The eldest of eight, Hisham al-Sayed, 29, was born and raised in the Bedouin village of al-Sayed, which was eventually incorporated into the town of al-Hura, in the Negev desert. Al-Sayed finished high school, but, performed poorly, said his father Sha’ban al-Sayed. Sha’ban told Human Rights Watch that he tried to involve his son in his construction business, but that he refused to work and remained at home.
Al-Sayed’s mother, Manal, described him as “never content with the life he has at home and always looking at other people and wishing he had what they have.” Sha’ban al-Sayed noted that “if he sees a truck driver, he wants to become one; a doctor, he wants to be one.” Manal said he wanted to get married and have a job. Al-Sayed married, but he and his wife divorced within a week. Al-Sayed had approached his mother one week before his disappearance to express interest in marrying again. But she said he largely would spend his time watching TV, listening to music, and wandering into the homes and shops of neighbors, who would sometimes tease him or kick him out. Many in al-Hura knew of his mental health condition, Sha’ban al-Sayed added. He said they sent him for short-term study programs in Cyprus in 2005 and London in 2010, hoping a change in scenery would help.
A shopkeeper in al-Hura who has known the family for years said that al-Sayed used to wander into his shop every week or two, depicting him as the “kind of person who if he has something in his mind, does it; if he wants to go to a certain place, he just goes to that place.” He added that al-Sayed “shares everything with everyone and doesn’t hide anything.”
Medical records of al-Sayed’s that Human Rights Watch reviewed show a diagnosis that includes loss of hearing, vertigo, and tinnitus in 2007, “personality disorder and emotional unspecified behavioral and emotional disorders” in 2009, “acute psychotic disorder” in 2010, and schizophrenia in 2013. Al-Sayed also spent significant stretches, spanning from days to weeks, in hospitals and psychiatric institutions throughout the country, including by order of courts and doctors. Sha’ban al-Sayed said that his son tried to escape from at least one institution and that “there is a voice in his head that tells him what to do and he can’t control it.”
A late 2013 letter from a mental health center notes that his admission relates to “behavior exhibiting lack of judgment.” It also states that he was admitted “after having been caught jumping off a fence in Tel Aviv in order, he says, to get to Palestinian taxis so they could take him to Jordan,” and that “he wants to go to Jordan or Thailand and live there in order to see Muslims and Jews together.”
Al-Sayed attempted to go on his own to Jordan five times, his father said. On three of those occasions, security personnel or other people stopped him from crossing. On the two occasions, he entered Jordan, police detained him, the second time for ten days roughly a week before his April 2015 disappearance to Gaza. A representative of the Israeli government with knowledge of the cases said that al-Sayed crossed to Jordan twice, but could not confirm that one of the crossings took place in April 2015.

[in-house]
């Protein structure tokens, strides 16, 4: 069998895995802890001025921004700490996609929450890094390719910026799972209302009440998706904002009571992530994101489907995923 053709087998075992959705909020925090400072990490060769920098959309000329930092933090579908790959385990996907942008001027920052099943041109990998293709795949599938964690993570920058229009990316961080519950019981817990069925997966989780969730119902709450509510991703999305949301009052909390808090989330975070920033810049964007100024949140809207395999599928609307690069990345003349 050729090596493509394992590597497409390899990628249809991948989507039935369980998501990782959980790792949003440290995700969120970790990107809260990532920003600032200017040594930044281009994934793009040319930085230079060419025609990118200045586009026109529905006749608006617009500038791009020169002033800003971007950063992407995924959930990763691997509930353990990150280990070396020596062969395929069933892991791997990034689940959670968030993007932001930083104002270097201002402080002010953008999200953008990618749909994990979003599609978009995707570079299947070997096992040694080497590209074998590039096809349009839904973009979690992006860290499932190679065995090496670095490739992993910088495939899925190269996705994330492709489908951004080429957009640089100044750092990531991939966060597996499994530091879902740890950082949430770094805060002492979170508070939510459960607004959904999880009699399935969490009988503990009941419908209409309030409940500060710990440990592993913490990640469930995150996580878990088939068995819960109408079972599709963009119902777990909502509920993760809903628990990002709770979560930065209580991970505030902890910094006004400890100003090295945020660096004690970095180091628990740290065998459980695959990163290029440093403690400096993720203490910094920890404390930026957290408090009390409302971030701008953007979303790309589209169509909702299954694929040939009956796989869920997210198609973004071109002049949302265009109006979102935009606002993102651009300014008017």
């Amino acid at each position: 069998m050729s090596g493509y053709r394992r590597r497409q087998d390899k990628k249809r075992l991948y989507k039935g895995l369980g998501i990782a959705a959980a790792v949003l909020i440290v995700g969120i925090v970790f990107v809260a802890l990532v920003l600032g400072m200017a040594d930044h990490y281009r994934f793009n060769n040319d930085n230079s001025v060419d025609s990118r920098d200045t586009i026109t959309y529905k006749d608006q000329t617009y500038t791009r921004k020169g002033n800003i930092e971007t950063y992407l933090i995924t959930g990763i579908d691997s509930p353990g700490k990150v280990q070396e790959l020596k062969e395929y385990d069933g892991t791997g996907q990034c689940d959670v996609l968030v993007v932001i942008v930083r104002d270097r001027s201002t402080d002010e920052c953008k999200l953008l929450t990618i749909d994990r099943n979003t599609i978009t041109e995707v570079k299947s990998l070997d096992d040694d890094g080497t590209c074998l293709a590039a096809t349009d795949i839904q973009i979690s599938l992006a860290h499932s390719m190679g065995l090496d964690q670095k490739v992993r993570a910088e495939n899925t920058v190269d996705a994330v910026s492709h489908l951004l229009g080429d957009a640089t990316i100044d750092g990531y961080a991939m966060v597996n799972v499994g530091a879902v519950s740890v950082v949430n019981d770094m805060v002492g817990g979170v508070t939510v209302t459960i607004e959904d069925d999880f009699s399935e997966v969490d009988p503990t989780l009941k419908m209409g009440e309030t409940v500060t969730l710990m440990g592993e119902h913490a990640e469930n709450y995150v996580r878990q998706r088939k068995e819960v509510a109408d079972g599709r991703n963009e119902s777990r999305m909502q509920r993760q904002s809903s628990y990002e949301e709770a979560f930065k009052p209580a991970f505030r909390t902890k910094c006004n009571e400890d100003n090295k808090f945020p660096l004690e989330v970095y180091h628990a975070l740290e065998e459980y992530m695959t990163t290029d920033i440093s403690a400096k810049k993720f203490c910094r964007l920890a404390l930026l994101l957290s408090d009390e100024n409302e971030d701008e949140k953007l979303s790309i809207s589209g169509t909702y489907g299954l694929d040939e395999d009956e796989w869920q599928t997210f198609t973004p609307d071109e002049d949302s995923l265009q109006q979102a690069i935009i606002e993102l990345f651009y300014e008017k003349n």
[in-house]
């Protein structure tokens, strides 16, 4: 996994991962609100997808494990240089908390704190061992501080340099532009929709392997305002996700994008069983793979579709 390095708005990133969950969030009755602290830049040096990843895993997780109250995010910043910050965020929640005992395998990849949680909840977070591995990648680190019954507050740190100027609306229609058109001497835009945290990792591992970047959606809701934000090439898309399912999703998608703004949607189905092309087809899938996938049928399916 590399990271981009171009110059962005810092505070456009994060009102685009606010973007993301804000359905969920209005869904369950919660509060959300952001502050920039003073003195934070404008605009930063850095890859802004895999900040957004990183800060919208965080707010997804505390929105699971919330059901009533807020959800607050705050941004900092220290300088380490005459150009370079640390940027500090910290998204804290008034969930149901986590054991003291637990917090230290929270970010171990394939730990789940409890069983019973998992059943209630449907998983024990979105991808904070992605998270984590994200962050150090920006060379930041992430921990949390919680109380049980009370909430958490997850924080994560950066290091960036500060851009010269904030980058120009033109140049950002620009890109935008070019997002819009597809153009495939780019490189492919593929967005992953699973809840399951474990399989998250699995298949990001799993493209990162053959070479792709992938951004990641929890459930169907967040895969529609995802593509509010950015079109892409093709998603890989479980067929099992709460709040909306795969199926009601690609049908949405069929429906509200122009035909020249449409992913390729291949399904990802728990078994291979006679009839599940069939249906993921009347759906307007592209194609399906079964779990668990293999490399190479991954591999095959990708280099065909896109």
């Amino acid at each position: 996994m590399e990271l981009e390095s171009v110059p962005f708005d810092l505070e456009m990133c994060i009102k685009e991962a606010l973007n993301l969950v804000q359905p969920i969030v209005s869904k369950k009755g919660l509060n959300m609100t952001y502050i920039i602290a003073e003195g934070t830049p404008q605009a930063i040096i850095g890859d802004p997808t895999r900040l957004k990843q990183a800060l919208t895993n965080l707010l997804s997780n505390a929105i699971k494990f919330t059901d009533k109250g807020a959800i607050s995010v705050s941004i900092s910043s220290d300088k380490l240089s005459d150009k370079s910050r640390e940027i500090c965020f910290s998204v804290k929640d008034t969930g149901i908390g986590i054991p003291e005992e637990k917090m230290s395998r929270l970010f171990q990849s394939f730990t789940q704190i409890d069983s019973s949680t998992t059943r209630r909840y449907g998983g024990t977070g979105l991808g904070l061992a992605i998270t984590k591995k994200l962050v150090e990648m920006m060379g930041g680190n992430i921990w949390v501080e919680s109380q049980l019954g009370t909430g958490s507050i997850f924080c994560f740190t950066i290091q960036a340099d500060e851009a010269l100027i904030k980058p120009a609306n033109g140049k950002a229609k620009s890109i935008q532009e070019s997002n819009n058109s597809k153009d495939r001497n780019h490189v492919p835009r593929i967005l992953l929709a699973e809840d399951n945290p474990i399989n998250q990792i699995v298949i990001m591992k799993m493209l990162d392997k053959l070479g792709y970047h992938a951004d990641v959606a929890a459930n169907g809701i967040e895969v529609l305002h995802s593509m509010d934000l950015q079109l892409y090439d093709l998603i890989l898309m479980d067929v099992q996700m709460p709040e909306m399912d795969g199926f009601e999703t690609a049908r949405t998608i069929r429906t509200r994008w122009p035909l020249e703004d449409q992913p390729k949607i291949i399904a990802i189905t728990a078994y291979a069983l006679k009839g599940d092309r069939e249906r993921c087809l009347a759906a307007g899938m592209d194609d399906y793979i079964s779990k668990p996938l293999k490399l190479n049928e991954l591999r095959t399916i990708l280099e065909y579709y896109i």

Sha’ban al-Sayed also said that al-Sayed entered the West Bank in at least 15 separate occasions, three times resulting in his detention by Palestinian Preventive Security.
Al-Sayed also crossed into Gaza in 2010 and 2013, Sha’ban al-Sayed told Human Rights Watch. The Israeli officials said that Israeli records show the crossings took place on February 2, 2010, and January 16, 2013. Reuters, AFP, Haaretz, and YNet, among others, reported on February 3, 2010 that a Bedouin man fitting al-Sayed’s profile with a mental health condition crossed into Gaza the prior day. Another source identified him by name as Hisham al-Sayed. The Israeli official also said that al-Sayed crossed into Gaza on May 8, 2011, but Sha’ban al-Sayed said he has no knowledge of this.
A 2016 statement from the Israel Defense Forces reviewed by Human Rights Watch indicated that al-Sayed volunteered for military service on August 18, 2008, but was discharged on November 6, 2008 after being found “incompatible for service.” The letter further notes that he is “not a part of the reserve forces.”
On April 20, 2015, al-Sayed left the house with his mobile phone and ID without saying where he intended to go. The Israeli official told Human Rights Watch that photos captured by Israeli authorities that day show him walking across the Gaza border from the east. When he did not return home several days later, his parents said, they reported him missing and searched for him in places he had disappeared to before, including Jordan.
He has not been heard from since.
In its July 2015 statement acknowledging Mangistu’s detention, Israeli authorities noted that a second man, “a Bedouin resident of the south,” is “also reported missing in Gaza,” but did not reveal his identity. The al-Sayeds went public with their son’s disappearance shortly after his picture appeared in a video issued by Hamas’s military wing in April 2016. The picture shows him in military uniform, but appears to be a photoshopped version of the same photo used in media reports the prior year.

Photograph of Hisham al-Sayed, which appeared in media reports as early as May 2015.

© 2015 Private